I attended WISH 2009 [JP] on Friday, a newly launched web industry event offering fourteen Japanese startups the chance to demo their wares onstage to a panel of judges and an audience of 400 people. The event was held in Tokyo and organized by online marketing company Agile Media Network (Japan’s answer to Federated Media).
A service called Joker Racer emerged as the big winner of the evening, but the other presentations weren’t too shabby either, with some of them earning special jury awards from various Japanese media. A good number of the fourteen services are available in English (or will be soon). Here’s a rundown on all of the companies that presented at WISH 2009:
Joker Racer (Winner: Grand Prix and Agile Media Network Award)
Joker Racer lets you remote-control model cars via your browser window, from anywhere in the world and in real-time. The Linux-powered and Wi-Fi-enabled model cars are equipped with GPS, a mini Linux server and a web cam mounted on top of them. It will even be possible to control the cars with the iPhone.
You can already register on the site but have to be patient until the official launch on August 26 when you want to take a spin. More videos can be viewed here.
Cerevo [JP] (Winner: Impress Award)
Cerevo presented an early version of a digital camera designed completely in-house that’s supposed to play with a photo sharing service the company is working on concurrently. The Wi-Fi-enabled “Cerevo cam” automatically uploads pictures to company servers without users needing to do anything. Pictures can then easily shared with friends (via cell phone email, for example) or uploaded to Flickr, Twitter and other sites. Expect both the Japanese and international version to launch probably later this year (read more about Cerevo here).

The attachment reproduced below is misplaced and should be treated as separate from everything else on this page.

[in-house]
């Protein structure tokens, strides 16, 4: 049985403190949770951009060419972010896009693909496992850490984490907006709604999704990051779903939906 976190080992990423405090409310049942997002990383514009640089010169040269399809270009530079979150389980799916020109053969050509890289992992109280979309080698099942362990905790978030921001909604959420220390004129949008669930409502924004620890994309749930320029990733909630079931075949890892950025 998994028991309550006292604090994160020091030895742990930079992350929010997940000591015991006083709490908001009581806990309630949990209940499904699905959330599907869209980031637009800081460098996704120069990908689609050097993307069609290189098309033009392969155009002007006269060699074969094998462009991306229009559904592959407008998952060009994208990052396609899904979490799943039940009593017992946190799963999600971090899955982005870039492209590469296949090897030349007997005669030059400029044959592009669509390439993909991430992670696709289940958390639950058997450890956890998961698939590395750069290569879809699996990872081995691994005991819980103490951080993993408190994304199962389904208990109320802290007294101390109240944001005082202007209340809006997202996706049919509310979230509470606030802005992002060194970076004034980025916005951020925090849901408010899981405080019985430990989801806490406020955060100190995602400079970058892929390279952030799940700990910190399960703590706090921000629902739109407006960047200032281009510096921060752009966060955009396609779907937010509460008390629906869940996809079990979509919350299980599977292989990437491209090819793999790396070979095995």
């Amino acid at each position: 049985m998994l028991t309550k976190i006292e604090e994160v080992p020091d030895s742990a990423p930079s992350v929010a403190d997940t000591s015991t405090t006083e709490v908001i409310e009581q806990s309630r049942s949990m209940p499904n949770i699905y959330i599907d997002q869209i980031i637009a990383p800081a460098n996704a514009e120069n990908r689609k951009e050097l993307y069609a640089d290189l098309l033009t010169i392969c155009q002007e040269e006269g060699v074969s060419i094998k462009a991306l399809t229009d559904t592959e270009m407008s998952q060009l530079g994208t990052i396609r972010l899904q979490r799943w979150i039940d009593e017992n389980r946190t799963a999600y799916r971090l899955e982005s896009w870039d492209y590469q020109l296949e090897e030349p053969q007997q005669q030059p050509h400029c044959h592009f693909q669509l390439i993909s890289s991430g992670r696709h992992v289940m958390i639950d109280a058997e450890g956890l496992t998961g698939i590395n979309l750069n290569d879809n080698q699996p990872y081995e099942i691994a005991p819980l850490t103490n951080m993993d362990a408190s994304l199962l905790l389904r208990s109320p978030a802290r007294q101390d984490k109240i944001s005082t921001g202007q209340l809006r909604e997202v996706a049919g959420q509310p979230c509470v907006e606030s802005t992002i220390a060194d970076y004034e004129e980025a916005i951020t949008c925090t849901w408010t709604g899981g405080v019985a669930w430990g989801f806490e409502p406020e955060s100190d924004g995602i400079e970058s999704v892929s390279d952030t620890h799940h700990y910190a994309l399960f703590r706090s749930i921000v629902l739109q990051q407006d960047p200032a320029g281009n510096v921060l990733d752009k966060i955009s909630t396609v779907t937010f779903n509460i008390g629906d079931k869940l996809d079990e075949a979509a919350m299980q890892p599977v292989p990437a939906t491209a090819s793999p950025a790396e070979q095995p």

Action*Pad [JP] (Winner: CNET Japan Award)
Action*Pad is designed to be a simple to-do list that can be accessed by a group of people over the web (both fixed and mobile). Users just need to type in the URL and a password (registration isn’t necessary) to start getting things done. The service hasn’t officially launched yet.
Dressphile [JP] (Winner: Nikkei BP Award)
Dressphile is a combination of an offline and online business. Shopping addicts suffering from a lack of space in their apartments can either send in excess clothing or have it picked up. Dressphile will then store the clothes in its own storage facility at a monthly rate of $3 per item.
The company also offers a cleaning service and online database of your clothes, which are each pictured in a grid view. Dressphile is considering to let users choose to open these personal “online closets” to other people to sell off unneeded clothes that way.
Lang-8 (Winner: IT Media Award)
Lang-8 is a language exchange site with a social networking slant that’s been established in 2007. Available in 14 different languages, Lang-8 focuses on improving the writing skills in the language you study. Blog entries written in a foreign language can be viewed and checked by native speakers of that language. Read more about Lang-8 here.
xtel (Winner: Gizmodo Japan Award)
xtel is the name of a development support system for “ubiquitous contents” provided by Keio University in Tokyo. A total of four modules were presented: MOXA (a small I/O board), Talktic (compiler library for the development of applications on MOXA), Entity Collaborator (Java-based network to create network applications) and LIFE (server solution).